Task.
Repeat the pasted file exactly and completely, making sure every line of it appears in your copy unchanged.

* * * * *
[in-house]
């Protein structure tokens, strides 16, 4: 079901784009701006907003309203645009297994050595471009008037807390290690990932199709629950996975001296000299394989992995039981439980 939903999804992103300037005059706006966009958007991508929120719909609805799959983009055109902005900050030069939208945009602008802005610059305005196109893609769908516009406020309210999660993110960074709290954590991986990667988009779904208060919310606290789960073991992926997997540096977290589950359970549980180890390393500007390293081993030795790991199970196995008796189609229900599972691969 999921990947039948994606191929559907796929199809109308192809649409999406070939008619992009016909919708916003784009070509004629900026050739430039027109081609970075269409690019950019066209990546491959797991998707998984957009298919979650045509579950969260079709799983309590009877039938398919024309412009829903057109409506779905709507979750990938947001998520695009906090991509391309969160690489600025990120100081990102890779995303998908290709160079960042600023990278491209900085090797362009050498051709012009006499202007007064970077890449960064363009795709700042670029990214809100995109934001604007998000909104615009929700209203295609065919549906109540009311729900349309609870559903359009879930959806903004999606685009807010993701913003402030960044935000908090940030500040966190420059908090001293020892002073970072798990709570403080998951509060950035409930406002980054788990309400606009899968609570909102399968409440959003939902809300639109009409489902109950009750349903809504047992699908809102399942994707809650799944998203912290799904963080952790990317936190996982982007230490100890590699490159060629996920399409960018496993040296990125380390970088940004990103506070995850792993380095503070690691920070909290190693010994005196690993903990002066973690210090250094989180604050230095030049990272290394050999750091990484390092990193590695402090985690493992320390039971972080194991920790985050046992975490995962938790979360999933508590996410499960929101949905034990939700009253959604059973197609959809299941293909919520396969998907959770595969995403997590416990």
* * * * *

[in-house]
């Protein structure tokens, strides 16, 4: 079901784009701006907003309203645009297994050595471009008037807390290690990932199709629950996975001296000299394989992995039981439980 939903999804992103300037005059706006966009958007991508929120719909609805799959983009055109902005900050030069939208945009602008802005610059305005196109893609769908516009406020309210999660993110960074709290954590991986990667988009779904208060919310606290789960073991992926997997540096977290589950359970549980180890390393500007390293081993030795790991199970196995008796189609229900599972691969 999921990947039948994606191929559907796929199809109308192809649409999406070939008619992009016909919708916003784009070509004629900026050739430039027109081609970075269409690019950019066209990546491959797991998707998984957009298919979650045509579950969260079709799983309590009877039938398919024309412009829903057109409506779905709507979750990938947001998520695009906090991509391309969160690489600025990120100081990102890779995303998908290709160079960042600023990278491209900085090797362009050498051709012009006499202007007064970077890449960064363009795709700042670029990214809100995109934001604007998000909104615009929700209203295609065919549906109540009311729900349309609870559903359009879930959806903004999606685009807010993701913003402030960044935000908090940030500040966190420059908090001293020892002073970072798990709570403080998951509060950035409930406002980054788990309400606009899968609570909102399968409440959003939902809300639109009409489902109950009750349903809504047992699908809102399942994707809650799944998203912290799904963080952790990317936190996982982007230490100890590699490159060629996920399409960018496993040296990125380390970088940004990103506070995850792993380095503070690691920070909290190693010994005196690993903990002066973690210090250094989180604050230095030049990272290394050999750091990484390092990193590695402090985690493992320390039971972080194991920790985050046992975490995962938790979360999933508590996410499960929101949905034990939700009253959604059973197609959809299941293909919520396969998907959770595969995403997590416990």